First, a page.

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Labor Day 2010

September 6, 2010

This is the day that we’re supposed to reflect on the contributions of American workers and the organizations that represent them.

New York State designated the first Labor Day in 1882 and Congress officially adopted it 1894. It was a time of violent labor-management clashes, and “a day of reconciliation” was needed desperately.

By comparison, labor-management relations today are tame, although tensions now seem to be increasing. There’s a growing sense that the unions are an obstacle in resolving some of the most pressing problems facing New York State. Spending is truly out of control in New York government and you can tie it directly to the influence of the unions.

But there’s nothing nefarious about this. The unions, most notably 1199, NYSUT, PEF and CSEA, have played the game well. They have used their political clout to achieve things that were clearly in their members’ interest, but less clearly in the broader interest of taxpayers.

There is an imbalance, which Andrew Cuomo in a Daily News op-ed today, says we need to address. He appeals for a spirit of cooperation in doing so.

This, of course, is the right thing for him to say, but nobody expects it will be that easy. In fact, the next governor is in for a real battle in trying to extract concessions from the unions that could help make New York competitive again.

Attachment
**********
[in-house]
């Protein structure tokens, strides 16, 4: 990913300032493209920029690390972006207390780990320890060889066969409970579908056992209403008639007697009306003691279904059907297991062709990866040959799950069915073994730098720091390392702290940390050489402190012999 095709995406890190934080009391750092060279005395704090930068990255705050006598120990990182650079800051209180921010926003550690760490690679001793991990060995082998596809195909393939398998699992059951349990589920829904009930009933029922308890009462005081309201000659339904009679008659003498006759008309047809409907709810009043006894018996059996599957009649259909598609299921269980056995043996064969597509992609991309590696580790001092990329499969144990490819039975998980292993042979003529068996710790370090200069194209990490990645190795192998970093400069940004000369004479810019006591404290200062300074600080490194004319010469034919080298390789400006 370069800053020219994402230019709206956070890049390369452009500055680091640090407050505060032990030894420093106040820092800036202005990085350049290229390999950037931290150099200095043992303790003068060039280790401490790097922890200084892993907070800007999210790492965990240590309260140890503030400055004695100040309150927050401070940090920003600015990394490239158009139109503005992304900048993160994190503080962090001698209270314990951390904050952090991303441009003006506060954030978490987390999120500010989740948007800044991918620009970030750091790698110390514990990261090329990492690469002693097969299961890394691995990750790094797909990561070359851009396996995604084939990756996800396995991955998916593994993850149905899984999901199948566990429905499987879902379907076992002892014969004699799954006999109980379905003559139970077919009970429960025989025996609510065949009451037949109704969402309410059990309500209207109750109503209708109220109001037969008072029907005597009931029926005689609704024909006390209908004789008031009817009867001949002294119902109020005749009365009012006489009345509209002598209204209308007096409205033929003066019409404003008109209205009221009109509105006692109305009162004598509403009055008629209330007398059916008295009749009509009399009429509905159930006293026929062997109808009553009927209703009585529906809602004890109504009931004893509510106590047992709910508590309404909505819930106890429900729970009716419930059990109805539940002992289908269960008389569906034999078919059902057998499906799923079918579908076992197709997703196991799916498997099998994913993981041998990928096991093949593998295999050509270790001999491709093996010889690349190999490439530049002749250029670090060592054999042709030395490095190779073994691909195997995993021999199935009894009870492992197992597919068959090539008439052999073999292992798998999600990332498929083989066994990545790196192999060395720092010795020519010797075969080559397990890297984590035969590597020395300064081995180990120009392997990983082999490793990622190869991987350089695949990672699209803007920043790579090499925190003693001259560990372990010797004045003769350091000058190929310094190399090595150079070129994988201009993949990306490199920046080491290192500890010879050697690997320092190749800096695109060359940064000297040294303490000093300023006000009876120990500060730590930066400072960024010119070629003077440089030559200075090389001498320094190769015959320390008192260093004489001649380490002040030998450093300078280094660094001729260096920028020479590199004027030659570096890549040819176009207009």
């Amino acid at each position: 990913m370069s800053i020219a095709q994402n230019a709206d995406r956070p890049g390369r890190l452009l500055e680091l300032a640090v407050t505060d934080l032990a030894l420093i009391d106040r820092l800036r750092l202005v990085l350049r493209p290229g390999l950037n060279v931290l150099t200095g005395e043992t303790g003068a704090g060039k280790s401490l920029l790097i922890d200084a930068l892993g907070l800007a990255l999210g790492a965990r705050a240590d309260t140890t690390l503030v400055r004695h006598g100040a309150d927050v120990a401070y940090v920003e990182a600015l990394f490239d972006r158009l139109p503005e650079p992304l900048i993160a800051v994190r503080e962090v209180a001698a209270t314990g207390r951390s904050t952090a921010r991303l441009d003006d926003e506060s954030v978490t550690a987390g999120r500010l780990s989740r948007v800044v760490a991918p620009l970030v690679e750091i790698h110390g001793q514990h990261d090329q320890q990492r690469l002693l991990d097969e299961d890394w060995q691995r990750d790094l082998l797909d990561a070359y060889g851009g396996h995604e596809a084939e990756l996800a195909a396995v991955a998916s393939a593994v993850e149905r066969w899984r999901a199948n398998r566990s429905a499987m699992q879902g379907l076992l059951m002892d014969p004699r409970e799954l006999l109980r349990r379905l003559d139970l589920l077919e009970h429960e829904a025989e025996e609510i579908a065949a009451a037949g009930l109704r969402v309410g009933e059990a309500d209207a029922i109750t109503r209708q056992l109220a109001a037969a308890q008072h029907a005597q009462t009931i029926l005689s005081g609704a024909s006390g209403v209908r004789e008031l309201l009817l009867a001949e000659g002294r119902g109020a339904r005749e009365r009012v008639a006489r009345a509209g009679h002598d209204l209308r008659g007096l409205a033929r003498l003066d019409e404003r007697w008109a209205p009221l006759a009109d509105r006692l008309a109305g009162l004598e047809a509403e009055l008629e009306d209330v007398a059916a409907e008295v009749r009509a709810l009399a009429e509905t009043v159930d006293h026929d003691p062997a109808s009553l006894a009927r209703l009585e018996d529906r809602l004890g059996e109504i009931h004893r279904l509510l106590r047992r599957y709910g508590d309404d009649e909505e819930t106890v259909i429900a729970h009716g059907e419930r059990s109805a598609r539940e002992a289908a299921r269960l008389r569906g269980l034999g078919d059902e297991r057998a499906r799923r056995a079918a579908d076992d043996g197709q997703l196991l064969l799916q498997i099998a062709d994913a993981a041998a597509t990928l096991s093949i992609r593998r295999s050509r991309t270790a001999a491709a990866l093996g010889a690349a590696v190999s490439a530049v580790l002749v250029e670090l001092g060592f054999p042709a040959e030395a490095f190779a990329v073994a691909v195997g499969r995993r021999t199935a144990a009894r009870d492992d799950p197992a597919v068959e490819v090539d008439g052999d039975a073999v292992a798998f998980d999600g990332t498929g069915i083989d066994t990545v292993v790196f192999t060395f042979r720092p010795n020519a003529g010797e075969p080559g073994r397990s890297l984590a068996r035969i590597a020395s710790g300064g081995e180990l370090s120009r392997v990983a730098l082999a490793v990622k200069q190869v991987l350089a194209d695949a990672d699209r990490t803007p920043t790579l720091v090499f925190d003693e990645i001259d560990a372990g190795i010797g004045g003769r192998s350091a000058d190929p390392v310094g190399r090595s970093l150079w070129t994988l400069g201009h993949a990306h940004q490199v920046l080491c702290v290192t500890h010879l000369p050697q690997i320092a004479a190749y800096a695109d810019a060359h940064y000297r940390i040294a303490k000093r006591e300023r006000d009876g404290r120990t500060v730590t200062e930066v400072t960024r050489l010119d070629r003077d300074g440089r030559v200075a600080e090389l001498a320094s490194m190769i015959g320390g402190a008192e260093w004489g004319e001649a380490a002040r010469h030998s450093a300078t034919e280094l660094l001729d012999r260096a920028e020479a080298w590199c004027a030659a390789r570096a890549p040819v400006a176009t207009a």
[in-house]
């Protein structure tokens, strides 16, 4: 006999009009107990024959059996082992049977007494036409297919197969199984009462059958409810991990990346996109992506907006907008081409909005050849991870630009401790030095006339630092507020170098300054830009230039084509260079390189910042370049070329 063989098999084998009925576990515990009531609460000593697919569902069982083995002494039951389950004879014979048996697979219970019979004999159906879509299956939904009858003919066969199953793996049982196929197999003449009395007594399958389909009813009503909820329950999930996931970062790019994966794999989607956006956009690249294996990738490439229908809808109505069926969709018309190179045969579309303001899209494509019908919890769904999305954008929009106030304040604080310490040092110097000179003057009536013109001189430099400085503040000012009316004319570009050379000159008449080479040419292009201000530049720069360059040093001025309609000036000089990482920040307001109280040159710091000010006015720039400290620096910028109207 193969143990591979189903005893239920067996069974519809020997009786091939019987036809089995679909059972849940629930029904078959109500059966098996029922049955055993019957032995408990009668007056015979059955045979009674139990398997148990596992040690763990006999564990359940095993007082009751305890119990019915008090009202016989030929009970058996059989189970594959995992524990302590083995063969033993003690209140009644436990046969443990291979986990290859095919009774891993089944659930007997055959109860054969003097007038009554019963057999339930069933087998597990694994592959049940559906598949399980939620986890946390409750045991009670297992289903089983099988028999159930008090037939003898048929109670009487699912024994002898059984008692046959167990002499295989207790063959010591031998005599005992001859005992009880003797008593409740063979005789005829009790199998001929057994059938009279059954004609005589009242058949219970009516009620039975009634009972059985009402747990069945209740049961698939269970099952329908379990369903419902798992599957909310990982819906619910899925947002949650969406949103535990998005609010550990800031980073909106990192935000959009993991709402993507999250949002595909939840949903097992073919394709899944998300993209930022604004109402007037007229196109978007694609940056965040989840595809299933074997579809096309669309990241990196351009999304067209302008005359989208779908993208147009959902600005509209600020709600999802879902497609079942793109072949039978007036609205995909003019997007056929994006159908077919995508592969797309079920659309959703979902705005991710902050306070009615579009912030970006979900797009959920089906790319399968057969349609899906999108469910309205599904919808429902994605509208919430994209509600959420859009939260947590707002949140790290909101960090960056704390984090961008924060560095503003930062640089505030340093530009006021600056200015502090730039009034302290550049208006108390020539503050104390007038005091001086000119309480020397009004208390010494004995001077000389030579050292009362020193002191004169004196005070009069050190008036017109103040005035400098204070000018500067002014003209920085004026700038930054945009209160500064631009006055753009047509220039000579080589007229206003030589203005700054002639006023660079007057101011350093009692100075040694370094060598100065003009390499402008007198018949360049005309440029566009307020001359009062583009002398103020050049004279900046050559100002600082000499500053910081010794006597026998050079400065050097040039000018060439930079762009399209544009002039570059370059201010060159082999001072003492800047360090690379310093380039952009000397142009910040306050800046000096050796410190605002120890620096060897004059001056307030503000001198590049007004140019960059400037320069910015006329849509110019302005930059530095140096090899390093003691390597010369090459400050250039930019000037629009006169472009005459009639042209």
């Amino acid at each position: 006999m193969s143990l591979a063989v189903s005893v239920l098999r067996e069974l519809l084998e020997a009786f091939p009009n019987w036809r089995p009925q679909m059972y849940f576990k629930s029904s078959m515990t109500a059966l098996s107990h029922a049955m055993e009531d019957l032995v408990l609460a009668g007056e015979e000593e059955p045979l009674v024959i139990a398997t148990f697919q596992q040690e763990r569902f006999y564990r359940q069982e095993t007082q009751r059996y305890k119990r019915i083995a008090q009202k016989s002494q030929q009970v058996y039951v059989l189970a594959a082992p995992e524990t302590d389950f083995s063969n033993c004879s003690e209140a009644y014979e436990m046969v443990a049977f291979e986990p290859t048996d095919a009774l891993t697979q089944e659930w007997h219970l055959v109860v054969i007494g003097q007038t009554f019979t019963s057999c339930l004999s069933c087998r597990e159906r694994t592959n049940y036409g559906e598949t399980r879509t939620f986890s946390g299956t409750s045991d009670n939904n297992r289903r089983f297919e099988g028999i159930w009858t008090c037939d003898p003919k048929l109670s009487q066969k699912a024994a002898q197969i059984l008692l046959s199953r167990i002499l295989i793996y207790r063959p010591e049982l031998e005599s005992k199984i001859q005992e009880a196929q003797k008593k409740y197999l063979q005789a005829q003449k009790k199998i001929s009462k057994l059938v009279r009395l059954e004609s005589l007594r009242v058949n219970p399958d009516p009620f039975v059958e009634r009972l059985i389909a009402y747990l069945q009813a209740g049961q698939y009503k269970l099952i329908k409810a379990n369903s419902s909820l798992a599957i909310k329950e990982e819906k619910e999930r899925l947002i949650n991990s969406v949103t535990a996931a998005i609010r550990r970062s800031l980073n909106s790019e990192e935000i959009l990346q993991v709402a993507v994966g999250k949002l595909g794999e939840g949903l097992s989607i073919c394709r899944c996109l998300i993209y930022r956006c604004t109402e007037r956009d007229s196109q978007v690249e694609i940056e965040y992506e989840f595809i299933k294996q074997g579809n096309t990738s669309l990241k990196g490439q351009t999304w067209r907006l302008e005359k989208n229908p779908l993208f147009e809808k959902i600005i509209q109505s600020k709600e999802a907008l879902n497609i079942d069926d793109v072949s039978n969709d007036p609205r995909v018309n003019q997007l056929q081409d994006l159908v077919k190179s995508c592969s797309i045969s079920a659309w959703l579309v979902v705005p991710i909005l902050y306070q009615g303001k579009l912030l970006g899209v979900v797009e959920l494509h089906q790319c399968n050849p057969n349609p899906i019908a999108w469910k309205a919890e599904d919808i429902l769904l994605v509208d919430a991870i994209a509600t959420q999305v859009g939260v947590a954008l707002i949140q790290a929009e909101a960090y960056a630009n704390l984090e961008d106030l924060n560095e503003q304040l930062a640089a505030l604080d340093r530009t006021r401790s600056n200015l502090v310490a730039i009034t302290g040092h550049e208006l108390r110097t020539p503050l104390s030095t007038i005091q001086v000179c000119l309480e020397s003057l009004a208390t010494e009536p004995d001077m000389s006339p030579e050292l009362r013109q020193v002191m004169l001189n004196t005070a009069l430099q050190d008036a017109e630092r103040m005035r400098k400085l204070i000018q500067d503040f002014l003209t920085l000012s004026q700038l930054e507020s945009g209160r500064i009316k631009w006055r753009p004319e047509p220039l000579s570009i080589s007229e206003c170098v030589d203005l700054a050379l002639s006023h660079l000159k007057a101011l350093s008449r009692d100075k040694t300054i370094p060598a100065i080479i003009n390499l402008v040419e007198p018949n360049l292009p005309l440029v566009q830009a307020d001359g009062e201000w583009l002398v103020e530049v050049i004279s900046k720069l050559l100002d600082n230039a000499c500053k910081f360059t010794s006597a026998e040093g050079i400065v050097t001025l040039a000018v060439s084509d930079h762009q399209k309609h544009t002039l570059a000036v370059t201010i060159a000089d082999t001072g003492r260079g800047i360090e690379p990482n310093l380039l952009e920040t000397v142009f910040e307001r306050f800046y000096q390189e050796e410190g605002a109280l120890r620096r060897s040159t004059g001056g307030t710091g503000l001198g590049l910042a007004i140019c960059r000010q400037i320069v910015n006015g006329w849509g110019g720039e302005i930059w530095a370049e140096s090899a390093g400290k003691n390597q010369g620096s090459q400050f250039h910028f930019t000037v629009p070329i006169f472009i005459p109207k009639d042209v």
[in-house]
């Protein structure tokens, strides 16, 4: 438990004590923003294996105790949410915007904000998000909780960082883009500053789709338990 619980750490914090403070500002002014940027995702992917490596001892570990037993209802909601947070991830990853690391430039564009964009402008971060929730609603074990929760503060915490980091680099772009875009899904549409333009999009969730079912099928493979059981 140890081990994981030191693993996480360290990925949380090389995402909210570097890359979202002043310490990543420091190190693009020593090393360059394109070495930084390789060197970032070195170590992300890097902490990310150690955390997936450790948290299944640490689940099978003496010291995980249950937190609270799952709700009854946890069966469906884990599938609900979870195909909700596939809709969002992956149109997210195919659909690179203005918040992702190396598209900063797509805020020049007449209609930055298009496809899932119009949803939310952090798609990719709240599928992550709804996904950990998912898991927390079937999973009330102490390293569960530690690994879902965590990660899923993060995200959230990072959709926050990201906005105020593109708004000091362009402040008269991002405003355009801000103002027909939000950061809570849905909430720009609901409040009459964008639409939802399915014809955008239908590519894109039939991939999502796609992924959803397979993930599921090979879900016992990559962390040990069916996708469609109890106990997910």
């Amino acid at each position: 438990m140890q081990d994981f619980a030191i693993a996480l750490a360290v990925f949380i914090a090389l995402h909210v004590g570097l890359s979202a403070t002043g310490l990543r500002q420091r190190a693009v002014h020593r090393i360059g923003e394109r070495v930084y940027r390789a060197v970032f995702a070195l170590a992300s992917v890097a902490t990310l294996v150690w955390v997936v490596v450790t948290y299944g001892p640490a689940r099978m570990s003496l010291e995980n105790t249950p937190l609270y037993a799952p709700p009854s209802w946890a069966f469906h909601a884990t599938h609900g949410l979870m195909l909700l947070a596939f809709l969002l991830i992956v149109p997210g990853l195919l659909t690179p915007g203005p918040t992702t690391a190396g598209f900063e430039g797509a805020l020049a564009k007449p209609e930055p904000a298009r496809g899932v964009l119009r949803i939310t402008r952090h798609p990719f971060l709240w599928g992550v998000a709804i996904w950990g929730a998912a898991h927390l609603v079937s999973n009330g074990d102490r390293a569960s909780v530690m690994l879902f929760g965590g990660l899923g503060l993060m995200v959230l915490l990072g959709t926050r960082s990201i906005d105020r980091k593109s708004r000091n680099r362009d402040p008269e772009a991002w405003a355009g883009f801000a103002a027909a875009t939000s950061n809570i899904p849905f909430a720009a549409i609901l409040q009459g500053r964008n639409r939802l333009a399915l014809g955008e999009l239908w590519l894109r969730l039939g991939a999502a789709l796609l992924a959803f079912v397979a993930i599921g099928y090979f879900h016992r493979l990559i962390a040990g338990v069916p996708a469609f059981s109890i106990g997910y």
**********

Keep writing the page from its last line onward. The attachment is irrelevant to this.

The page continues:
The key, we’ve always believed, is in the numbers. In this regard, New York State spends far above the national average in so many areas. In fact, in some categories we spend two and three times the next highest states.

This must change if we’re going to make any kind of sustained comeback in New York. We’ve got to bring spending levels into line with national averages.

With strong and consistent leadership and effective communication with the public ­ we believe the effort of right-sizing New York government can be achieved. And we believe it can be done without generating the type of strife that led to the creation of the original Labor Day.

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